Lugano must pick up a first Group B win at home to Copenhagen to keep alive their prospects of reaching the last 32.
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Without a win in their first four Group B fixtures, Lugano must end that sequence at home to Copenhagen to keep alive their prospects of reaching the round of 32, whereas the Danish champions could seal their progress to the knockout phase with a victory in St Gallen.
• Lugano's two points in the section have come from goalless draws in their two previous home fixtures, against Dynamo Kyiv and, last time out, Malmö, while Copenhagen remain unbeaten and joint top with Dynamo on six points, having drawn both games against the Ukrainian side 1-1 on Matchdays 3 and 4. If Copenhagen beat Lugano and Dynamo also overcome Malmö in Sweden, the Danish side will be guaranteed a place in the top two alongside Dynamo with a game to spare.
• New ground was broken by both clubs in the Danish capital on Matchday 1 as it was Copenhagen's first UEFA meeting with a club from Switzerland and Lugano's first against opposition from Denmark. The home side won the game 1-0 with a first European goal from Uruguayan forward Michael Santos.
• Lugano finished third in the 2018/19 Swiss Super League – 45 points behind champions Young Boys – to secure group stage involvement in the UEFA Europa League for the second time in three seasons.
• Also third in 2016/17, Lugano – from the Italian-speaking Ticino canton – secured a first ever group stage participation the following season, having been absent from UEFA competition since 2002/03. They won three and lost three of their six matches, finishing third in Group G.
• The lakeside club have won four of their last seven European home fixtures (D2 L1) and have lost just once in Switzerland in the UEFA Europa League group stage (W2 D2), both draws coming this season.
• Copenhagen regained the Superliga crown last term, relegating title holders Midtjylland into second place to become Danish champions for the third time in four seasons – and 13th in all. They lost on penalties to Crvena zvezda of Serbia in this season's UEFA Champions League third qualifying round but were 3-2 aggregate winners over Latvian champions Riga (3-1 h, 0-1 a) in the UEFA Europa League play-offs.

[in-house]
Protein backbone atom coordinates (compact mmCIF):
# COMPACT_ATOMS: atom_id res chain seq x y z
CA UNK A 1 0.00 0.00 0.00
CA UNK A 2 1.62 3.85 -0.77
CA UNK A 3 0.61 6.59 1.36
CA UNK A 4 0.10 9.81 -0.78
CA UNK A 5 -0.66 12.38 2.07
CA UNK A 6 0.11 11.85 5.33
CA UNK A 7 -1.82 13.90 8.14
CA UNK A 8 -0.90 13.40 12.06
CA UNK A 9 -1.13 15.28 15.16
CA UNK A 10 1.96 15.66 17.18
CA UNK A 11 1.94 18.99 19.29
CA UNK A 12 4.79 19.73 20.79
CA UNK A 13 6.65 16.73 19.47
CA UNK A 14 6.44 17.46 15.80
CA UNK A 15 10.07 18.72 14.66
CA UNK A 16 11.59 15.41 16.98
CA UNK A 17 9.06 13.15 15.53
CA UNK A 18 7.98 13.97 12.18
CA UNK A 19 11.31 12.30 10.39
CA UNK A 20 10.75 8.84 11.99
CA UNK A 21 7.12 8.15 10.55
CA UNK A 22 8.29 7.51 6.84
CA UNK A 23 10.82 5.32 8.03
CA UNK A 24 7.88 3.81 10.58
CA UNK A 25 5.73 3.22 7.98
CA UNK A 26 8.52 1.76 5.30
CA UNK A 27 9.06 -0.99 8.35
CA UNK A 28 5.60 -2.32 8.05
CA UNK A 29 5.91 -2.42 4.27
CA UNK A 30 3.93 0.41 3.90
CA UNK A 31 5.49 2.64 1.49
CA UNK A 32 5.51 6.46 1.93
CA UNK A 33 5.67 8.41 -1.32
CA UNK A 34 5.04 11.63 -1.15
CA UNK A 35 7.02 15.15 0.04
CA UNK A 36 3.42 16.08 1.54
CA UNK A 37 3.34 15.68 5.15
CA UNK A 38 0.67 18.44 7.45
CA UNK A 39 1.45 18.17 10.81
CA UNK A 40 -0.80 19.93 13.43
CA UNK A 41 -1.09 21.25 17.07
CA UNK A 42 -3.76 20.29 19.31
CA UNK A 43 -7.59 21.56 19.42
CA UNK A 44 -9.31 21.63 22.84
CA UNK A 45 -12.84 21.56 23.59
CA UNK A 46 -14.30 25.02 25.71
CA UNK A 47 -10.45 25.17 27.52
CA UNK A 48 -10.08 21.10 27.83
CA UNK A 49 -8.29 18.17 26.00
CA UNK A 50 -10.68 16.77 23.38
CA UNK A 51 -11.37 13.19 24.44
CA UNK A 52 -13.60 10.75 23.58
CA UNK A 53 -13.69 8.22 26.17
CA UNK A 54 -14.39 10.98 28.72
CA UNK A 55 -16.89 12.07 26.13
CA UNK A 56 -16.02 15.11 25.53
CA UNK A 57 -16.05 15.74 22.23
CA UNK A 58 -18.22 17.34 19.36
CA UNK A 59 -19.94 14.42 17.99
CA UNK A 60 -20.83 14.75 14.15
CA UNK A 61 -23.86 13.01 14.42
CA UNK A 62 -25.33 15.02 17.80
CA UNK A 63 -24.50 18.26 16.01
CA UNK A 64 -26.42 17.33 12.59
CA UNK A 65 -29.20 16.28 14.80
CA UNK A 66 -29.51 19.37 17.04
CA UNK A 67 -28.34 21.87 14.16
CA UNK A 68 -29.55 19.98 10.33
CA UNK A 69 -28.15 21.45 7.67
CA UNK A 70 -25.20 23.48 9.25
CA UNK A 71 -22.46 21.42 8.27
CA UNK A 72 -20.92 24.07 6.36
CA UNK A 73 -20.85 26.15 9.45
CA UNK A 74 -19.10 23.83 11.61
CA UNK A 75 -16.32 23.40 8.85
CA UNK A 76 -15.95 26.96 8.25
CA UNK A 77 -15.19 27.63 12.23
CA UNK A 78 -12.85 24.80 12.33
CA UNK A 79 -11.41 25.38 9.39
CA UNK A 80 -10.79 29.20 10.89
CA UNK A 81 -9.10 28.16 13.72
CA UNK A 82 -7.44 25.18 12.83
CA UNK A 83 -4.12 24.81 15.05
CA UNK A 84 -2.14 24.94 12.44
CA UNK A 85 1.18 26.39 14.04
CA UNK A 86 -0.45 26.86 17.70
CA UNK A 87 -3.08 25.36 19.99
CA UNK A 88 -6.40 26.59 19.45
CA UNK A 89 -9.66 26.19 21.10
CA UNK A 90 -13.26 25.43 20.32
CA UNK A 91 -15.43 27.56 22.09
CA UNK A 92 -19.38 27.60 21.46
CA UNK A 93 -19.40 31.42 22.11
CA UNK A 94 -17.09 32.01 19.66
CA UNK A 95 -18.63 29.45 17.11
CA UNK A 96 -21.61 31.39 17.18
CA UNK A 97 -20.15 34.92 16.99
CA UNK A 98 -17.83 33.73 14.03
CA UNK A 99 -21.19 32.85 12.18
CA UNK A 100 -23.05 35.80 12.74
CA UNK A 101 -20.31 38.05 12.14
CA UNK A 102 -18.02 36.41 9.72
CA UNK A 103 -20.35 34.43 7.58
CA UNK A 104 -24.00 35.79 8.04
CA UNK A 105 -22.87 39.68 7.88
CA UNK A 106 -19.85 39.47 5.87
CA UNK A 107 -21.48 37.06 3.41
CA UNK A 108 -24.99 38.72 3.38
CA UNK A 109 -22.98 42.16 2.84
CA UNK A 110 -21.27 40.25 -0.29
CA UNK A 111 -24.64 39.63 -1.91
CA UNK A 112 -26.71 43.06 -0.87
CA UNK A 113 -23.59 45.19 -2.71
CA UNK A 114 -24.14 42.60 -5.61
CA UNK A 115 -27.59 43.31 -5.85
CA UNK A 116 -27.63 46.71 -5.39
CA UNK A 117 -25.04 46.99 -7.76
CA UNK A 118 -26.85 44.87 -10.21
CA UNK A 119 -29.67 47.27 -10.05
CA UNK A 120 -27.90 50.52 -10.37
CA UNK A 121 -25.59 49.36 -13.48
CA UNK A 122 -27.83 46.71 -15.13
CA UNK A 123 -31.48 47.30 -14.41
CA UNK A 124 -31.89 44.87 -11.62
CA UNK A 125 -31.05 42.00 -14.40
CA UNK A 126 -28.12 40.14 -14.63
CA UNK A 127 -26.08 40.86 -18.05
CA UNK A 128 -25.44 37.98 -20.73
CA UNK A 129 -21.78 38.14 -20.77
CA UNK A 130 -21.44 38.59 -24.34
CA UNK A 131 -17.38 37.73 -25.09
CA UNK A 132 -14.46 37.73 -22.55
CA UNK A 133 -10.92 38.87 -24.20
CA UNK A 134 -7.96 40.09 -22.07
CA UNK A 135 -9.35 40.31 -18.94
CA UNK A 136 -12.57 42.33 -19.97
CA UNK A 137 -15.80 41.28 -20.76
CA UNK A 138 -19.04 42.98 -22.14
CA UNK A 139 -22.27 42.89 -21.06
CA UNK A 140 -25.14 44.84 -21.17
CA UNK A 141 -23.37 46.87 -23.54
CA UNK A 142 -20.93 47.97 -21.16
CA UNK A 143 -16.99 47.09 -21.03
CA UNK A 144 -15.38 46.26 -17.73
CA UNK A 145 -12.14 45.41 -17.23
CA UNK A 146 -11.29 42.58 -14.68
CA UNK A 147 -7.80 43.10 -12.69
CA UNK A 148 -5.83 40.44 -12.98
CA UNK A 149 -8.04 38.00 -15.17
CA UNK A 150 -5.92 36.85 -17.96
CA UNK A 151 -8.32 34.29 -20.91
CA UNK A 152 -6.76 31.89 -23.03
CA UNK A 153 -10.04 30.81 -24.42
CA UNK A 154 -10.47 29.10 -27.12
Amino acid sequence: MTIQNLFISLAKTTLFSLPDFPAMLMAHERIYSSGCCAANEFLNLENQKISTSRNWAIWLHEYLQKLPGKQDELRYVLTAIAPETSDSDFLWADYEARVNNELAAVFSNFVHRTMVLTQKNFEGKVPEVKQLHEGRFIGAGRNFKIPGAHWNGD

• The Danish club are taking part in a seventh UEFA Europa League group stage. However, they have made further progress just twice, most recently in 2017/18, when they lost in the round of 32 to eventual winners Atlético Madrid (1-4 h, 0-1 a). They finished bottom of their group last season with five points.
• An own goal from Malmö's Lasse Nielsen on Matchday 2 was the first goal scored by Copenhagen in four UEFA Europa League away games, play-offs included. That 1-1 draw in Sweden plus the one that followed against Dynamo, where Cypriot striker Pieros Soteriou found the net, mean the Danish side have drawn nine of their 17 away games in the group stage of the competition (W2 L6).
Links and trivia
• Held 0-0 in each of their previous two Group B home games, Lugano had never registered a goalless draw on Swiss soil in UEFA competition prior to this season.
• Copenhagen have scored one goal in each of their four Group B encounters and are the highest-scoring team in the section.
• Lugano appointed 56-year-old Maurizio Jacobacci as the club's new head coach on 28 October in place of Fabio Celestini. An experienced coach with a lengthy CV, Jacobacci arrived from third-tier neighbours Bellinzona, having previously served in the Swiss Super League with Sion from February to September 2018. A former striker, he played for several clubs, winning the Swiss league title with Neuchâtel Xamax in 1986/87, and led Vaduz of Liechtenstein to a famous 4-0 UEFA Cup qualifying win at Hungarian club Újpest two decades later.
• Ståle Solbakken's second coaching tenure at Copenhagen began in 2013. He has won eight Danish titles in charge of the club – five of those in his first spell from 2006 to 2011 – plus four domestic cups. The former Norway midfielder won 58 caps and scored nine goals for his country, appearing at both the 1998 FIFA World Cup and UEFA EURO 2000, before being forced to retire following a heart attack. He also had short spells coaching in Germany (Köln) and England (Wolves) between two lengthy stints in the Danish capital.